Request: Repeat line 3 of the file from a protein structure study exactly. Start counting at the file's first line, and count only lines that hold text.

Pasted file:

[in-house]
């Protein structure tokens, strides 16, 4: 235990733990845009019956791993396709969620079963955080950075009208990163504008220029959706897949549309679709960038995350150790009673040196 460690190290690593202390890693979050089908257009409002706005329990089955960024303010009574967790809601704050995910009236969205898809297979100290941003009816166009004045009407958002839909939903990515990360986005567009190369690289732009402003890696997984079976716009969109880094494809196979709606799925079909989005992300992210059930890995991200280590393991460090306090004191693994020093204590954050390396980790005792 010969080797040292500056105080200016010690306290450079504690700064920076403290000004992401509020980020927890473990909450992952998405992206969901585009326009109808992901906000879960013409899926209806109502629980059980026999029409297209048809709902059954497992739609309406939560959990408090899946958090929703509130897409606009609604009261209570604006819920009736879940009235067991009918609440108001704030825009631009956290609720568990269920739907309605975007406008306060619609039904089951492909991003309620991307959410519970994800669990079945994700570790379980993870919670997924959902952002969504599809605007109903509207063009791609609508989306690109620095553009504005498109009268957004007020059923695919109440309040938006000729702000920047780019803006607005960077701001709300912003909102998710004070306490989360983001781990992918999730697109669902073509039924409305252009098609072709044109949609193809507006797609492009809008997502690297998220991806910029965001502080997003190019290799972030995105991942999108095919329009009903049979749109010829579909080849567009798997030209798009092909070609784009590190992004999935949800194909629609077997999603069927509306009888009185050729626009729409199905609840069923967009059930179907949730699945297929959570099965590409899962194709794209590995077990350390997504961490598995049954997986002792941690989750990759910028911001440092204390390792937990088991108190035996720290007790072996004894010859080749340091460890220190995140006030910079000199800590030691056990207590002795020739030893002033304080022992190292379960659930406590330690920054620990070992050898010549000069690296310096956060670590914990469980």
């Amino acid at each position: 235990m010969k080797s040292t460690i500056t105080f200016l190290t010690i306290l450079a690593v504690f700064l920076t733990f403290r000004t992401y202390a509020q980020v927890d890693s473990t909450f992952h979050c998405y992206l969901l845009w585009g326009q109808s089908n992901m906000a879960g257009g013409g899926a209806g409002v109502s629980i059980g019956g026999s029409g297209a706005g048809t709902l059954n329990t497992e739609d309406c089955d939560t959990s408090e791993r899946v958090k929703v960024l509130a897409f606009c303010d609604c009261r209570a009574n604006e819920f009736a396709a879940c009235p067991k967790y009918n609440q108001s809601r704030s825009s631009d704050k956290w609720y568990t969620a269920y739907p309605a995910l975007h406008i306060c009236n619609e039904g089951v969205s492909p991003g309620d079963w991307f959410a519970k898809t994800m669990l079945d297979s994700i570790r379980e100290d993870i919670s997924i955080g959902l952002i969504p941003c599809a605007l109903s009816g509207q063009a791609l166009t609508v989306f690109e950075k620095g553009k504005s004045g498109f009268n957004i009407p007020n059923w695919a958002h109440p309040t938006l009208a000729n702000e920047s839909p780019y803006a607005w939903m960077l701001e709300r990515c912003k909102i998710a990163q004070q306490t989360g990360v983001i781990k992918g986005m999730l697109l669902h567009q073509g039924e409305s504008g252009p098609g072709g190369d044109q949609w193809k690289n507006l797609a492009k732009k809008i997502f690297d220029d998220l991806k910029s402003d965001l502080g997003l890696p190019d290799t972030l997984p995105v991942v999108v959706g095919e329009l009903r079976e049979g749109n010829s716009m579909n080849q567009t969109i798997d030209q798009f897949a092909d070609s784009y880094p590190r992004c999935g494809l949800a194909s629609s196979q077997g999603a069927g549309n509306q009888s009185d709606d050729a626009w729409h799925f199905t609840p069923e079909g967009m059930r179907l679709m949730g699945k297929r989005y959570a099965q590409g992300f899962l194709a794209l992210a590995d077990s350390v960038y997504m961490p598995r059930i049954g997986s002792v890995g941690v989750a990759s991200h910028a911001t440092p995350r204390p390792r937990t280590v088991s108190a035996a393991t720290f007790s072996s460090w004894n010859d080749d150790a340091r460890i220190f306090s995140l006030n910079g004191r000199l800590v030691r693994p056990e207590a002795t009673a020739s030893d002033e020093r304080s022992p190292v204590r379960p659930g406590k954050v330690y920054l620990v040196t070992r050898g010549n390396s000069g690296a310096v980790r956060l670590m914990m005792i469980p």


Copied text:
């Amino acid at each position: 235990m010969k080797s040292t460690i500056t105080f200016l190290t010690i306290l450079a690593v504690f700064l920076t733990f403290r000004t992401y202390a509020q980020v927890d890693s473990t909450f992952h979050c998405y992206l969901l845009w585009g326009q109808s089908n992901m906000a879960g257009g013409g899926a209806g409002v109502s629980i059980g019956g026999s029409g297209a706005g048809t709902l059954n329990t497992e739609d309406c089955d939560t959990s408090e791993r899946v958090k929703v960024l509130a897409f606009c303010d609604c009261r209570a009574n604006e819920f009736a396709a879940c009235p067991k967790y009918n609440q108001s809601r704030s825009s631009d704050k956290w609720y568990t969620a269920y739907p309605a995910l975007h406008i306060c009236n619609e039904g089951v969205s492909p991003g309620d079963w991307f959410a519970k898809t994800m669990l079945d297979s994700i570790r379980e100290d993870i919670s997924i955080g959902l952002i969504p941003c599809a605007l109903s009816g509207q063009a791609l166009t609508v989306f690109e950075k620095g553009k504005s004045g498109f009268n957004i009407p007020n059923w695919a958002h109440p309040t938006l009208a000729n702000e920047s839909p780019y803006a607005w939903m960077l701001e709300r990515c912003k909102i998710a990163q004070q306490t989360g990360v983001i781990k992918g986005m999730l697109l669902h567009q073509g039924e409305s504008g252009p098609g072709g190369d044109q949609w193809k690289n507006l797609a492009k732009k809008i997502f690297d220029d998220l991806k910029s402003d965001l502080g997003l890696p190019d290799t972030l997984p995105v991942v999108v959706g095919e329009l009903r079976e049979g749109n010829s716009m579909n080849q567009t969109i798997d030209q798009f897949a092909d070609s784009y880094p590190r992004c999935g494809l949800a194909s629609s196979q077997g999603a069927g549309n509306q009888s009185d709606d050729a626009w729409h799925f199905t609840p069923e079909g967009m059930r179907l679709m949730g699945k297929r989005y959570a099965q590409g992300f899962l194709a794209l992210a590995d077990s350390v960038y997504m961490p598995r059930i049954g997986s002792v890995g941690v989750a990759s991200h910028a911001t440092p995350r204390p390792r937990t280590v088991s108190a035996a393991t720290f007790s072996s460090w004894n010859d080749d150790a340091r460890i220190f306090s995140l006030n910079g004191r000199l800590v030691r693994p056990e207590a002795t009673a020739s030893d002033e020093r304080s022992p190292v204590r379960p659930g406590k954050v330690y920054l620990v040196t070992r050898g010549n390396s000069g690296a310096v980790r956060l670590m914990m005792i469980p």